|'Beautiful Bloom' 5x7 pastel ©Karen Margulis|
|Detail of 'Beautiful Bloom' showing the build up of texture|
To use the dusting technique, you need some pastels that you don't mind shaving. If they are very soft you will get more chunks and crumbles and use up the pastel quickly. If the pastel is too hard you will get a very fine dust. I prefer a medium soft pastel. I am enjoying the consistency and colors of the Jack Richeson soft pastels for this technique. For compound dusting I am building up the painting by dusting, pushing the dust into the paper with a rolling pin and spraying with workable fixative. Instead of this beging the final layer, I keep on layering by repeating the dusting process. See the step by step below:
- (from top left) I am working on a piece of Wallis Belgian Mist mounted to matboard. I block in my flower with some hard and soft pastels. No blending.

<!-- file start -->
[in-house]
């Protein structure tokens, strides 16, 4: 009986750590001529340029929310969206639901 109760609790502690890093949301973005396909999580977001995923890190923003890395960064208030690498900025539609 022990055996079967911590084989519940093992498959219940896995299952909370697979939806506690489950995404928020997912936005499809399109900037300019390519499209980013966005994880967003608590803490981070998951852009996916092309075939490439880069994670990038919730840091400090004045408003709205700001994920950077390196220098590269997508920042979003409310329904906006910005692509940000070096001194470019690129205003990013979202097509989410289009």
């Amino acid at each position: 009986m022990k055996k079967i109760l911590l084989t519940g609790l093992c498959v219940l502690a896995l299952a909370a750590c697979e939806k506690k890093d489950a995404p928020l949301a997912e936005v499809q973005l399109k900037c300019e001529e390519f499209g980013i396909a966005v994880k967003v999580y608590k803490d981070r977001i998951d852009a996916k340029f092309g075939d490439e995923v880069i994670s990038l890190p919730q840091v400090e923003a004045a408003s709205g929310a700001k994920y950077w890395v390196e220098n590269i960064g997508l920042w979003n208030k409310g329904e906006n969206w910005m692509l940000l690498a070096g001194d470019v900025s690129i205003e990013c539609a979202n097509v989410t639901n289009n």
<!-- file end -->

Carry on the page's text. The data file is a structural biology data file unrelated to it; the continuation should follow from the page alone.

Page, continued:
- I lay the painting flat on a table and start dusting by shaving the pastel with a palette knife over the painting. I start with the darkest areas. I roll this in with a rolling pin. I use a piece of glassine to keep the colors in place. Now I spray with workable fixative and immediately start shaving the next layer.
- I have repeated step two 4 or 5 times and the pastel is getting thick.
- To finish the painting I put it back up on my easel and refine areas with soft pastels. I also do some negative painting by removing pastel and drawing with a steel push pin. Love to do this!
Read more on Dusting HERE
Read more about using a steel push pin HERE